Workplace Chatter Is Really About People Trying to Be Heard
Data shows that what workers really want is to express their individuality, their working styles and more of their authentic selves.
Pings, dings, chimes, vibrations, banners, badges, flashing lights. We feel pressured to be always-on, always available. And we expect others to do the same.
Freedom from our work desks was supposed to improve work-life balance, but for many it seems we've traded down on the culture of work by creating other dependencies. To find answers, we ran a survey of 1,264 chat users to better understand behavior, usage, and attitudes towards instant messaging at work. The results were surprising and revealing.
Beyond the chat-pocalypse: deeper connectedness.
The first thing we discovered: while the noisy, always-on element of workplace communication tools like chat is a problem for some, for others it was appreciated. For remote workers especially, the "noise" was interpreted as a welcome replacement for the missing hustle and bustle of workplaces. In other words, the activity gives them a feeling of connectedness.
And that feeling, that connectedness, is what everybody's after. Connectedness is what most of our survey respondents said they craved, regardless of their individual situation.
This was a Eureka! moment, because we realized what people really want in workplace communication is the ability to express their individuality, their working styles, and more of their authentic selves. This creates a foundation for deeper connectedness, which in turn creates better working relationships and better work.
Our survey revealed that users whose colleagues know their working preferences feel more connected to their coworkers, as well as more productive and highly engaged at work. Another 39 percent said they get more work done in a typical day by having their working style known, and 20 percent feel less stress and anxiety about missing a message.
This kind of communication is as simple as declaring to teammates, "If my status says available, ping me anytime" or "I'll be in focus mode for two hours every morning this week." But it also means that workers want more expressiveness in their tools.
Users whose colleagues know their chat style feel more connected to their coworkers (54 percent), more productive (51 percent), and highly engaged at work (41 percent).
More communication about how we work, especially when respected, adds to the feeling of connectedness, which naturally leads to opening up more about our true selves. Which is exactly what more and more people want from their workplace interactions. More than a third (35 percent) of respondents said they wanted their coworkers to share more about their true selves at work. We quickly discovered that solving the problem of all this communication noise was about something deeper than what's usually talked about.
Sending signals and setting boundaries.
Our survey also clarified the need to set effective boundaries. The norms of response windows and times are shifting in ways that mean workers have to guard their personal time more wisely.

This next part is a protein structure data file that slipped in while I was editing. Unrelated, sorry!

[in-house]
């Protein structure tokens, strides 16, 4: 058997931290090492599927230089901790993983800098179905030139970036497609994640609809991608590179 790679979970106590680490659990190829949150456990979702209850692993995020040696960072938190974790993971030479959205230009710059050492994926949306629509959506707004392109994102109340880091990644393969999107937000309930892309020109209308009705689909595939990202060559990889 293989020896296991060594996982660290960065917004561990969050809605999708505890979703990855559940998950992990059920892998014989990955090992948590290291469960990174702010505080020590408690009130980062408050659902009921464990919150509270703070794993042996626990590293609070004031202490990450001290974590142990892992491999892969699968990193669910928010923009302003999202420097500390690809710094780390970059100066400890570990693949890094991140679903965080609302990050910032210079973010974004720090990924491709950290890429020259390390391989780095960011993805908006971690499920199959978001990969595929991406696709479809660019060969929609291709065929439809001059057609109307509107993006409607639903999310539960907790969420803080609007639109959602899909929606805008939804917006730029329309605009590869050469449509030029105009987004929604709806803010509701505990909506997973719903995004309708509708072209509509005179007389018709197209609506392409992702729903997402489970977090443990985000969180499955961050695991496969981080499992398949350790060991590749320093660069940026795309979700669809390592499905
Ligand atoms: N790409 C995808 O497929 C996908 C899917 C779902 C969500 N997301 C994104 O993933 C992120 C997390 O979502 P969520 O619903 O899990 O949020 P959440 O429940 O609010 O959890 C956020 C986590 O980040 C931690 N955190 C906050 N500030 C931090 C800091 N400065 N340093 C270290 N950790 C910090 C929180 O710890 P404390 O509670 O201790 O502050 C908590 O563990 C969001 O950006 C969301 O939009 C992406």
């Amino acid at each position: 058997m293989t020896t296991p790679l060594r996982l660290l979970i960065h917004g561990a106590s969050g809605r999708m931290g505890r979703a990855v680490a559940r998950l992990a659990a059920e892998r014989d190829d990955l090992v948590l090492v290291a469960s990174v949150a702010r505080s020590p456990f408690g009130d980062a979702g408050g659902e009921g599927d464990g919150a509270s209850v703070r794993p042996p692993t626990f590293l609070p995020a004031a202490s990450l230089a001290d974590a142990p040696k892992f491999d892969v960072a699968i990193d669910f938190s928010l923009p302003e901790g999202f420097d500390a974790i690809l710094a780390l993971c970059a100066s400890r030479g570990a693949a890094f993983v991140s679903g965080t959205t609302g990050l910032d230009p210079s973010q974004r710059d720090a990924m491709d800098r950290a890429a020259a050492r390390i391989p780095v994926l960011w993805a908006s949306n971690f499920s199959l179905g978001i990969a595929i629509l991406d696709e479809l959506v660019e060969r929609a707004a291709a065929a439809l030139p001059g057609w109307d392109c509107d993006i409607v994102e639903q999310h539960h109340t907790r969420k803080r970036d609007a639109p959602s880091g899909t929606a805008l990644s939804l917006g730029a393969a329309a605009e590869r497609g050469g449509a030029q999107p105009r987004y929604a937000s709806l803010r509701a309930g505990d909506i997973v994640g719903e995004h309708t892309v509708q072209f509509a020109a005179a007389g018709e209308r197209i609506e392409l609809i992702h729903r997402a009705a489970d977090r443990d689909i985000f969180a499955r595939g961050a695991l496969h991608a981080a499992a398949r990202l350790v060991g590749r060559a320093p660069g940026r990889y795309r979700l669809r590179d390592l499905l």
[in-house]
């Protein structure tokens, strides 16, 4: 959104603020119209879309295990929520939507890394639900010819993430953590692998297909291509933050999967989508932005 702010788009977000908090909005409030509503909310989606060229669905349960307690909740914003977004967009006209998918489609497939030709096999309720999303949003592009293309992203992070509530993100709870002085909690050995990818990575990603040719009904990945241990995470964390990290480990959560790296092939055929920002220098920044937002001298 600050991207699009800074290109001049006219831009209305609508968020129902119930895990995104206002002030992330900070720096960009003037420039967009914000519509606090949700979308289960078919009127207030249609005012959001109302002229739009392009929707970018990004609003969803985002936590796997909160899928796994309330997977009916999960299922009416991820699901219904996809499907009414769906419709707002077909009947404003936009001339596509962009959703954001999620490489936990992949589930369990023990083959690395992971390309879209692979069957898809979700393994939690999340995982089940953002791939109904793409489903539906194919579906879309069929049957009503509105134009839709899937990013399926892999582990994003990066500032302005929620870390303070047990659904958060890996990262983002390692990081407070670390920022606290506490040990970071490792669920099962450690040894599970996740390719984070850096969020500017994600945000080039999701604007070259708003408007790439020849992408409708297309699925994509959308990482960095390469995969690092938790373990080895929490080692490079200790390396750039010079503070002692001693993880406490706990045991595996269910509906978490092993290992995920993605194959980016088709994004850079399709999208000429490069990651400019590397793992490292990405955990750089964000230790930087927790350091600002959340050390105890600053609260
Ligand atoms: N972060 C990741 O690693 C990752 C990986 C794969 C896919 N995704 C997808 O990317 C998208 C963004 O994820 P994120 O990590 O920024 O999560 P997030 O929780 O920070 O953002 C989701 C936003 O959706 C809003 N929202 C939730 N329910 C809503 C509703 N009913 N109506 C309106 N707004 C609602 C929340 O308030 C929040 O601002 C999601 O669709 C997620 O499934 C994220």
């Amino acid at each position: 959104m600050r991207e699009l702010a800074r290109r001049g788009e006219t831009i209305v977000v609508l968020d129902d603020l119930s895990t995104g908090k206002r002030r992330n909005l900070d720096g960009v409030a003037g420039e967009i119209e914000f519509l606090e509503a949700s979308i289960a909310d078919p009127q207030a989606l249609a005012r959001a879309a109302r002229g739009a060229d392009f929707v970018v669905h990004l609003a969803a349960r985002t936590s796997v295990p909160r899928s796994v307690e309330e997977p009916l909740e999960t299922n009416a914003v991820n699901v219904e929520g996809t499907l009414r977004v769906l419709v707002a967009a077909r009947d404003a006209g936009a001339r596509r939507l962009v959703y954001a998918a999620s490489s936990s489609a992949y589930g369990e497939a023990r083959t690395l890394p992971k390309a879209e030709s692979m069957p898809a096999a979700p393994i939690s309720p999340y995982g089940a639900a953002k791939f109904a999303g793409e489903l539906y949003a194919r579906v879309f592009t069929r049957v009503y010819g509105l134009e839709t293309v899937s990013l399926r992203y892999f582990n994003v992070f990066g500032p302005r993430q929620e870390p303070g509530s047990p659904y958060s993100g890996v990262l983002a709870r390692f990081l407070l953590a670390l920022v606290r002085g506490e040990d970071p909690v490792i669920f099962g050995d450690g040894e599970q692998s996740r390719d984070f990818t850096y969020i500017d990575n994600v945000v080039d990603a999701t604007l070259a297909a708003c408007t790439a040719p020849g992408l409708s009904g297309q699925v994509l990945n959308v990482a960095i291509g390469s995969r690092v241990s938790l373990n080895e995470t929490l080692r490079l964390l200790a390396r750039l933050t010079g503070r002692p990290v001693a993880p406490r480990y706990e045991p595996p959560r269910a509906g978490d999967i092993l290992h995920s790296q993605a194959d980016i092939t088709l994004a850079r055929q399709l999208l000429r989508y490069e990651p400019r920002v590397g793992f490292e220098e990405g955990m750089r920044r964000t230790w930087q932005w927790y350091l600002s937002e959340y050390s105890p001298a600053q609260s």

Of those surveyed, 42 percent said they're constantly checking their tool for new messages. About 55 percent reported feeling some pressure to always be available to colleagues and clients in chat, and another 23 percent said they felt significant or even extreme pressure.
At the same time, 40 percent said their use of chat at work has significantly increased their colleagues' expectations that they're available. And when it comes to messages received after hours, six of ten people said they'd respond to them.
The expectation of immediacy means users should establish boundaries around availability at work, and after work, because the definition of normal working hours has changed. Responding after hours might be exactly when it's convenient for some.
The idea is to work the way you want and need to work. A night owl Millennial may prefer to sign on midmorning, since she was cranking out designs at her favorite focus time: midnight. A GenXer dad who doubles as after-school shuttle driver may happily sign back on once his kids are doing their homework quietly or finally in bed at 8:30 p.m. This kind of flexibility can keep workers happier and more productive.
But perhaps even more important is to realize there is no perfect way. Individuals and teams are unique, and they work in different ways. That's why tools need to be expressive, and give people the ways, means, and support to express themselves.
Build your own culture.
Companies should consider offering guidelines to help lay the groundwork for their own homegrown communications cultures. We discovered that just as learning about individual working styles allows users to feel more at ease and connected, specific guidelines may remove other uncertainties. Most chat users (81 percent) are at least somewhat interested in receiving clear guidelines from their company on how, when, and why to use their workplace communication tools.
Remember that implementing new practices takes, well, practice. Adopt a growth mindset, experiment, and try new things. Engage with your teammates and have open conversations about working and communication styles. With the right tool, used with consistent and reliable practices, co-located and distributed teams alike can experience the promise of today's workplace communication.
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